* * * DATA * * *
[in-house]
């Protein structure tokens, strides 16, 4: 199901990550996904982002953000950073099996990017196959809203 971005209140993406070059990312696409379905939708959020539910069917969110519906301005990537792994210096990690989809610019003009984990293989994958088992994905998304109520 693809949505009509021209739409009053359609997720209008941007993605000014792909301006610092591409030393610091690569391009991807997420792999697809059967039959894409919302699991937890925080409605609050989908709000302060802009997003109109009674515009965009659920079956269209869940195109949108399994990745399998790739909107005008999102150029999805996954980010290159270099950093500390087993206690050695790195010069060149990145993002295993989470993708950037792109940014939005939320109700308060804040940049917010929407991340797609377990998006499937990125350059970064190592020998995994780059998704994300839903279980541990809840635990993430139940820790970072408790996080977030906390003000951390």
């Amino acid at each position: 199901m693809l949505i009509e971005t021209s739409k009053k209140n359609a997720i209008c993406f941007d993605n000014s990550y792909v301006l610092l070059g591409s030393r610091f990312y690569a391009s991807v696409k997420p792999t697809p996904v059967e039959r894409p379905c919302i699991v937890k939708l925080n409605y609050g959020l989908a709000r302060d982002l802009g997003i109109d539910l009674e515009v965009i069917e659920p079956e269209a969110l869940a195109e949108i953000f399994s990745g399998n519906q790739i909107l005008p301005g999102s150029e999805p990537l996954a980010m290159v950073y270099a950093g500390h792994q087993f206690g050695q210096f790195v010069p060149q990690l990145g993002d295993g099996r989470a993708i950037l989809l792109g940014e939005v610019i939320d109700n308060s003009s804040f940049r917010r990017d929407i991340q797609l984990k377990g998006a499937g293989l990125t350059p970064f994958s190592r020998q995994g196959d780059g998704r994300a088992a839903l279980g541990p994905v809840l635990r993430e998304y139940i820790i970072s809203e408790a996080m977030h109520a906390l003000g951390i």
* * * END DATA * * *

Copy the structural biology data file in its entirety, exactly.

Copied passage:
[in-house]
């Protein structure tokens, strides 16, 4: 199901990550996904982002953000950073099996990017196959809203 971005209140993406070059990312696409379905939708959020539910069917969110519906301005990537792994210096990690989809610019003009984990293989994958088992994905998304109520 693809949505009509021209739409009053359609997720209008941007993605000014792909301006610092591409030393610091690569391009991807997420792999697809059967039959894409919302699991937890925080409605609050989908709000302060802009997003109109009674515009965009659920079956269209869940195109949108399994990745399998790739909107005008999102150029999805996954980010290159270099950093500390087993206690050695790195010069060149990145993002295993989470993708950037792109940014939005939320109700308060804040940049917010929407991340797609377990998006499937990125350059970064190592020998995994780059998704994300839903279980541990809840635990993430139940820790970072408790996080977030906390003000951390």
């Amino acid at each position: 199901m693809l949505i009509e971005t021209s739409k009053k209140n359609a997720i209008c993406f941007d993605n000014s990550y792909v301006l610092l070059g591409s030393r610091f990312y690569a391009s991807v696409k997420p792999t697809p996904v059967e039959r894409p379905c919302i699991v937890k939708l925080n409605y609050g959020l989908a709000r302060d982002l802009g997003i109109d539910l009674e515009v965009i069917e659920p079956e269209a969110l869940a195109e949108i953000f399994s990745g399998n519906q790739i909107l005008p301005g999102s150029e999805p990537l996954a980010m290159v950073y270099a950093g500390h792994q087993f206690g050695q210096f790195v010069p060149q990690l990145g993002d295993g099996r989470a993708i950037l989809l792109g940014e939005v610019i939320d109700n308060s003009s804040f940049r917010r990017d929407i991340q797609l984990k377990g998006a499937g293989l990125t350059p970064f994958s190592r020998q995994g196959d780059g998704r994300a088992a839903l279980g541990p994905v809840l635990r993430e998304y139940i820790i970072s809203e408790a996080m977030h109520a906390l003000g951390i």